In Business: Instructor still on her toes after 21 years

STRIKING POSES: Martha Hicks, namesake of the Martha Hicks School of Ballet, welcomed guests to her new location on Avenue Road with the help of ballerinas Danielle Filler,  left, and Nikki Richardson, right, during her grand opening party on Sept. 7.

STRIKING POSES: Martha Hicks, namesake of the Martha Hicks School of Ballet, welcomed guests to her new location on Avenue Road with the help of ballerinas Danielle Filler, left, and Nikki Richardson, right.

Last year Martha Hicks set her sights on finding a new location to house her ballet school, after realizing the protests against a condo development in her former spot on the second floor of Postal Station K were a losing battle.

Despite an initial plan to remain on Yonge Street, where she had been for the last 15 years, once she took her contractor to see a large space near her home on Avenue Road and Brookdale Avenue, she quickly realized she had found what she was looking for.

“He just took one look at the space and said, ‘What are you waiting for? This is perfect,’ ” says Hicks, who took her first ballet lesson at the age of five. “It’s a beautiful open space, there’s no pillars — which is really difficult to find because you need a lot of square footage without any obstructions, ideally, when you’re dancing — and there were eight skylights, and it was just fantastic.”

To celebrate the new location, which merged the Martha Hicks School of Ballet’s Fairlawn, Armour Heights and Yonge and Eglinton classes under one roof, on Sept. 7 Hicks held a grand opening party, complete with photography, face painting, a bouncy castle, cotton candy, popcorn and 250 pink balloons.

Dance classes went on all day in two studios, with some kids taking them as a trial, she said, noting a mixture of new and current students turned up, in spite of stormy weather.

“It just turned out really great. I think the rain may have encouraged people to stick a round, we had people that were here for two to three hours.”

After graduating from the teacher’s training program at Canada’s National Ballet School, Hicks started her own school in 1992, with about 35 kids. Today, more than 800 students take ballet, jazz, hip hop, contemporary, tap and musical theatre classes.

Martha Hicks poses in one of her new studios featuring a grand piano since her ballet and creative movement classes are accompanied by live music.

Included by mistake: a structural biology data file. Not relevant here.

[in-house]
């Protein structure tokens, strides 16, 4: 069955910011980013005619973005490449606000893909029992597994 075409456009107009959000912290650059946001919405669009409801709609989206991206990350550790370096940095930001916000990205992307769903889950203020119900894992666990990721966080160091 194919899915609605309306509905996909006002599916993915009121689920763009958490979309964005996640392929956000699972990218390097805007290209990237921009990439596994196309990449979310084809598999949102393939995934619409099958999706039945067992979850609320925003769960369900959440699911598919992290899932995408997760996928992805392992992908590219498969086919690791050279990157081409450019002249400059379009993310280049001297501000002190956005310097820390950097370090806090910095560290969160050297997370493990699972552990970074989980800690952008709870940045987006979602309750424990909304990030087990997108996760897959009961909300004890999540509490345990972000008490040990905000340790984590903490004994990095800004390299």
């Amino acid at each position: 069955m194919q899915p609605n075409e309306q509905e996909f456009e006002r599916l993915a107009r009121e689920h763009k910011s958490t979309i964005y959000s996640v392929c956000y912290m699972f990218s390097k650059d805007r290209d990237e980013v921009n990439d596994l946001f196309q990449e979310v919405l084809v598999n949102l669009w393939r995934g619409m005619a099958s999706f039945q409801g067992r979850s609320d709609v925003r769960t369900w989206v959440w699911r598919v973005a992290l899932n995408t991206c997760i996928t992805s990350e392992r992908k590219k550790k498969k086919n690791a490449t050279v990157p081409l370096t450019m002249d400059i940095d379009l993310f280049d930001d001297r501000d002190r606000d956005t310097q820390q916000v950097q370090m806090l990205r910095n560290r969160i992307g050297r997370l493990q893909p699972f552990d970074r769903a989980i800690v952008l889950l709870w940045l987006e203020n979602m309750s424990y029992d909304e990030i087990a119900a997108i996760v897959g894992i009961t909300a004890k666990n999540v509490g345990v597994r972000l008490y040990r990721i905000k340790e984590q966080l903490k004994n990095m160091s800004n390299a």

One of Martha Hicks’ new studios features a grand piano so live music can accompany the school’s classes.

“There really wasn’t a lot in the neighbourhood at the time in the way of dance schools, so I just started this small thing and I had no plans, no idea that it would grow into anything close to this,” she reflects, adding that both her daughters have also gone through the school’s program and how she enjoys running into alumnae around the area.

The creative movement and ballet classes offered at the school are accompanied by live piano, which she feels creates a special environment, because professional classes feature live piano accompaniment.

A big draw for kids is the performance aspect. The school houses yearly productions at the 450-seat Centre for the Arts at St. Michael’s College School, at Bathurst Street and St. Clair Avenue West.

“We put a lot of effort and money into making the shows quite spectacular, with really great lights, music and costumes, and it’s really gratifying for the kids,” she says. “They really feel professional when they’re performing.”

Since she now has more studio space, Hicks says she is excited to be able to offer the addition of adult classes at her school. She believes everyone will love to dance, if they allow themselves to experience it.

“I think it’s too bad if people think, ‘I don’t know how to or I’m embarrassed.’ ” Hicks says. “Once you get in there and just realize that it’s a natural thing to respond to music, you can have a blast, you can learn things and it’s a great workout. It’s a really great outlet for expression.”

This article was originally published in the September 2013 edition of the Midtown Town Crier.



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